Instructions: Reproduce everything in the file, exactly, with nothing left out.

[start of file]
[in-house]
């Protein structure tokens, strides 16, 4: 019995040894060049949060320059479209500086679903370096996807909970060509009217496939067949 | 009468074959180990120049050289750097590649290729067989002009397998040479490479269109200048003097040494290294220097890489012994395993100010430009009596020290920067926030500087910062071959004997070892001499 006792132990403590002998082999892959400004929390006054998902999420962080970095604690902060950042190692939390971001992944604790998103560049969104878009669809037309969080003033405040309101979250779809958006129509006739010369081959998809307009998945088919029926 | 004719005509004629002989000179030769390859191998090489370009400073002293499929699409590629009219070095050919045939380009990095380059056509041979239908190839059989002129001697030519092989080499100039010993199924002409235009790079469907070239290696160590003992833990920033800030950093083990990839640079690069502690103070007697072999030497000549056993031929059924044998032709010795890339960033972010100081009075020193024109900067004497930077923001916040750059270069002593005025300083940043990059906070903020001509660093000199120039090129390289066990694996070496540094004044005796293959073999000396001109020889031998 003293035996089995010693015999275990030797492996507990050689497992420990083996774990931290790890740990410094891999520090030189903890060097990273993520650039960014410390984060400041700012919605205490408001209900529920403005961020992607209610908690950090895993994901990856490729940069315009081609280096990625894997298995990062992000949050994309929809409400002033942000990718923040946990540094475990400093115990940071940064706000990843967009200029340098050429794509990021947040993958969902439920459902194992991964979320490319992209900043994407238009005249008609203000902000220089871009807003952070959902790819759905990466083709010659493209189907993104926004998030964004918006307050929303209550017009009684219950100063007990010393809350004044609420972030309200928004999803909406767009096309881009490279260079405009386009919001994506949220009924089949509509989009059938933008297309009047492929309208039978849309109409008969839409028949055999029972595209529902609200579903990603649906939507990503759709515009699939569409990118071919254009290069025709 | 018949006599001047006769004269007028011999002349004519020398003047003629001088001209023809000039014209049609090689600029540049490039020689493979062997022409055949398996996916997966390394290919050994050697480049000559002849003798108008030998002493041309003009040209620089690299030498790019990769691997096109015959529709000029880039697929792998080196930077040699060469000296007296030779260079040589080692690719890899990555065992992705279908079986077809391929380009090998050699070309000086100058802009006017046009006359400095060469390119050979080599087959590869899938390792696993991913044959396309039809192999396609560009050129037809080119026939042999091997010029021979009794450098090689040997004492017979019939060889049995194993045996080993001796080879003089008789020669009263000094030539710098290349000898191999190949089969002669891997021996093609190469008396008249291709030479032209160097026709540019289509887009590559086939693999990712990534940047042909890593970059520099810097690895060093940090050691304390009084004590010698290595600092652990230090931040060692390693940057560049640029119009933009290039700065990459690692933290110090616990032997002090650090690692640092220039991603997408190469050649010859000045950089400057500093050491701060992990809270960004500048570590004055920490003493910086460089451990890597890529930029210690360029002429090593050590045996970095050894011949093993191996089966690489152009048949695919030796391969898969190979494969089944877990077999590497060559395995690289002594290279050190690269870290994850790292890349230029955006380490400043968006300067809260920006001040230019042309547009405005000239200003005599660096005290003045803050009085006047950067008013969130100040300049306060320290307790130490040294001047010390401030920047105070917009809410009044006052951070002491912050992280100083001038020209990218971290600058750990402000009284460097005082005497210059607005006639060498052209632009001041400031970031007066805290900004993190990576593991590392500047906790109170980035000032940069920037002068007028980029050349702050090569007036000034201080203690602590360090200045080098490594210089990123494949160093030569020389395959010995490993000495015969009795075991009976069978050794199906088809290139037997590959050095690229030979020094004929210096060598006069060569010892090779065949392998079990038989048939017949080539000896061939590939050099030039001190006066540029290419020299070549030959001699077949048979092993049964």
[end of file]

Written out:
[in-house]
């Protein structure tokens, strides 16, 4: 019995040894060049949060320059479209500086679903370096996807909970060509009217496939067949 | 009468074959180990120049050289750097590649290729067989002009397998040479490479269109200048003097040494290294220097890489012994395993100010430009009596020290920067926030500087910062071959004997070892001499 006792132990403590002998082999892959400004929390006054998902999420962080970095604690902060950042190692939390971001992944604790998103560049969104878009669809037309969080003033405040309101979250779809958006129509006739010369081959998809307009998945088919029926 | 004719005509004629002989000179030769390859191998090489370009400073002293499929699409590629009219070095050919045939380009990095380059056509041979239908190839059989002129001697030519092989080499100039010993199924002409235009790079469907070239290696160590003992833990920033800030950093083990990839640079690069502690103070007697072999030497000549056993031929059924044998032709010795890339960033972010100081009075020193024109900067004497930077923001916040750059270069002593005025300083940043990059906070903020001509660093000199120039090129390289066990694996070496540094004044005796293959073999000396001109020889031998 003293035996089995010693015999275990030797492996507990050689497992420990083996774990931290790890740990410094891999520090030189903890060097990273993520650039960014410390984060400041700012919605205490408001209900529920403005961020992607209610908690950090895993994901990856490729940069315009081609280096990625894997298995990062992000949050994309929809409400002033942000990718923040946990540094475990400093115990940071940064706000990843967009200029340098050429794509990021947040993958969902439920459902194992991964979320490319992209900043994407238009005249008609203000902000220089871009807003952070959902790819759905990466083709010659493209189907993104926004998030964004918006307050929303209550017009009684219950100063007990010393809350004044609420972030309200928004999803909406767009096309881009490279260079405009386009919001994506949220009924089949509509989009059938933008297309009047492929309208039978849309109409008969839409028949055999029972595209529902609200579903990603649906939507990503759709515009699939569409990118071919254009290069025709 | 018949006599001047006769004269007028011999002349004519020398003047003629001088001209023809000039014209049609090689600029540049490039020689493979062997022409055949398996996916997966390394290919050994050697480049000559002849003798108008030998002493041309003009040209620089690299030498790019990769691997096109015959529709000029880039697929792998080196930077040699060469000296007296030779260079040589080692690719890899990555065992992705279908079986077809391929380009090998050699070309000086100058802009006017046009006359400095060469390119050979080599087959590869899938390792696993991913044959396309039809192999396609560009050129037809080119026939042999091997010029021979009794450098090689040997004492017979019939060889049995194993045996080993001796080879003089008789020669009263000094030539710098290349000898191999190949089969002669891997021996093609190469008396008249291709030479032209160097026709540019289509887009590559086939693999990712990534940047042909890593970059520099810097690895060093940090050691304390009084004590010698290595600092652990230090931040060692390693940057560049640029119009933009290039700065990459690692933290110090616990032997002090650090690692640092220039991603997408190469050649010859000045950089400057500093050491701060992990809270960004500048570590004055920490003493910086460089451990890597890529930029210690360029002429090593050590045996970095050894011949093993191996089966690489152009048949695919030796391969898969190979494969089944877990077999590497060559395995690289002594290279050190690269870290994850790292890349230029955006380490400043968006300067809260920006001040230019042309547009405005000239200003005599660096005290003045803050009085006047950067008013969130100040300049306060320290307790130490040294001047010390401030920047105070917009809410009044006052951070002491912050992280100083001038020209990218971290600058750990402000009284460097005082005497210059607005006639060498052209632009001041400031970031007066805290900004993190990576593991590392500047906790109170980035000032940069920037002068007028980029050349702050090569007036000034201080203690602590360090200045080098490594210089990123494949160093030569020389395959010995490993000495015969009795075991009976069978050794199906088809290139037997590959050095690229030979020094004929210096060598006069060569010892090779065949392998079990038989048939017949080539000896061939590939050099030039001190006066540029290419020299070549030959001699077949048979092993049964």